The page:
For all its noble goals the Treaty on the Non-Proliferation of Nuclear Weapons i.e. the NPT has always had a glaring hole. It fixed the recognized nuclear weapon states as those that conveniently had tested a nuclear device prior to the ratification of the treaty. Then while it envisaged nuclear disarmament, there was no way to force the nuclear weapon states to actually give up their nukes. This had the practical effect of locking in the recognized nuclear weapon states at five – the United States, the USSR (and now Russia), the United Kingdom, France and the Peoples Republic of China. This creates perverse incentives for nations to cheat and develop nuclear weapons. In South Asia it had the effect of trying to pretend that the domino effect that created the nuclear weapon states next to the region would stop based on a piece of paper.
With nuclear China (with a border dispute that led to war in 1962) next door, India chose not to sign the treaty. With India refusing to sign, Pakistan refused to sign as well. The Indian experience was enhanced by the 1962 War with China where the USSR declined to help India against a communist state. In the 1971 war with Pakistan, India faced the hostility of the Nixon administration. These experiences convinced India that it could not rely on either great power – and the country’s foreign policy was wedded to “non-alignment” in any case…even if after 1971 military ties were closer to the Soviet Union.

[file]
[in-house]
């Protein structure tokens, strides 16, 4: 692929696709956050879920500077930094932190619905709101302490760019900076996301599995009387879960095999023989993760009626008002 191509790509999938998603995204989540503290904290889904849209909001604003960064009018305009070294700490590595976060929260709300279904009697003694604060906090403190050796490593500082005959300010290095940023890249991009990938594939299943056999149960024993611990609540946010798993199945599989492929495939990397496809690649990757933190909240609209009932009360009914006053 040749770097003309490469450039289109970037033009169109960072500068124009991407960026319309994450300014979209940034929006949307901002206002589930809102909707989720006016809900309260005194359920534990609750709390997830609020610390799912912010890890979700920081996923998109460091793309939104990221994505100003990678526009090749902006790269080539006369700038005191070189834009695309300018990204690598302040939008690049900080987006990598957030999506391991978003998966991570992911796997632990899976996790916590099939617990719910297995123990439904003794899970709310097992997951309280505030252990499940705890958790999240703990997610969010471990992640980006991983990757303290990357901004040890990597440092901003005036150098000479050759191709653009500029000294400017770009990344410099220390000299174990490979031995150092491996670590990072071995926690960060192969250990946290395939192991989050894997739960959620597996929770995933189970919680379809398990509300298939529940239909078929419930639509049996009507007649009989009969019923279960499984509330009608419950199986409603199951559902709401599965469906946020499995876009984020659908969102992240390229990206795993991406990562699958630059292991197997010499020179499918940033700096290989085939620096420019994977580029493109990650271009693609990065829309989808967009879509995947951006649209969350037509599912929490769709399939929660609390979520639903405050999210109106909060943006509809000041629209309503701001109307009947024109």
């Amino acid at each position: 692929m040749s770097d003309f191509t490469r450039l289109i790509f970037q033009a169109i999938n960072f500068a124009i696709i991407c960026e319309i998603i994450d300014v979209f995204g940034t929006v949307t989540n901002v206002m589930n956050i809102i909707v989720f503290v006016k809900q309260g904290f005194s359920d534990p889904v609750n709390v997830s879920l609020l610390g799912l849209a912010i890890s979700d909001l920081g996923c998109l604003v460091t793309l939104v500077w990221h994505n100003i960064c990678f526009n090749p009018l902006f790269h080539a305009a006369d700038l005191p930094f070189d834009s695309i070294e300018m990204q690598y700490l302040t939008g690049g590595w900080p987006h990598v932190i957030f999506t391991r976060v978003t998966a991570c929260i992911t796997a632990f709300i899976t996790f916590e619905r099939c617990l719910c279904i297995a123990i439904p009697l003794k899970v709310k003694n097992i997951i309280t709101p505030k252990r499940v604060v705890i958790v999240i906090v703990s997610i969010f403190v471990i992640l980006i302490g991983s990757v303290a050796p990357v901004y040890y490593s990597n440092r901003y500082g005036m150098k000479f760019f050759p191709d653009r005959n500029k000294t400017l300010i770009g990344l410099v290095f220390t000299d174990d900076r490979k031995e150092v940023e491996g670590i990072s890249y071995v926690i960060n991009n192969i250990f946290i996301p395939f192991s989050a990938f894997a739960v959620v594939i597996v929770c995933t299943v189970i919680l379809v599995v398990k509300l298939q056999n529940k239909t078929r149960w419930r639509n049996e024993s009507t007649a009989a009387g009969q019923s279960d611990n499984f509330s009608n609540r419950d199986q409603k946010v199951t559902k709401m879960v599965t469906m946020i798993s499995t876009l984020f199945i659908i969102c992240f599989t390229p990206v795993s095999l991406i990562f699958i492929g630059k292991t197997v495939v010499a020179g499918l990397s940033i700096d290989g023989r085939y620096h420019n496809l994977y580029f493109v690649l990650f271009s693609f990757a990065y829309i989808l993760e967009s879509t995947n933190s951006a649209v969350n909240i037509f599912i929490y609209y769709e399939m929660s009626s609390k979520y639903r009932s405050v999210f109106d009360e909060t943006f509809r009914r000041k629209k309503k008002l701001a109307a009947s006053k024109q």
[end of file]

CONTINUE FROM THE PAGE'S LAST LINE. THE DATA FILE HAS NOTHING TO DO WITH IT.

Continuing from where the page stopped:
In 1972 Prime Minister Indira Gandhi ordered preparations for a nuclear test. Secrecy at the test site in Pokhran, Rajasthan turned out to be air tight. The world was stunned to discover that on May 18, 1974 (on Buddha Jayanti – a festival marking the birth of Gautam Buddha) India tested what it called a “peaceful nuclear explosive.” The operation was code named Smiling Buddha. As with the sequel in 1998 the CIA was caught flat footed. The test provided impetus for Pakistan to accelerate development of its own bomb. It led to the formation of the Nuclear Suppliers Group that embargoed delivery of materials that could be used to make nuclear weapons to India an Pakistan.
After demonstrating its capacity to make nukes, the Indian nuclear program entered a phase of ambiguity. India does not appear to have made additional steps to actually start manufacturing nukes, though its attention moved in the 1980s to a missile program. By the early 1990s the fact that India and Pakistan both had nuclear weapons capability was an open secret.
In 1995 American satellites discovered preparations for another round of tests and enabling the United States to exert pressure on the Narasimha Rao government to stop. On May 11 & 13 1998 the new BJP government fooled the satellites and conducted a second round of tests ending the ambiguity and declared India a nuclear power. Pakistan ended its own ambiguity and conducted its nuclear tests at the end of the month.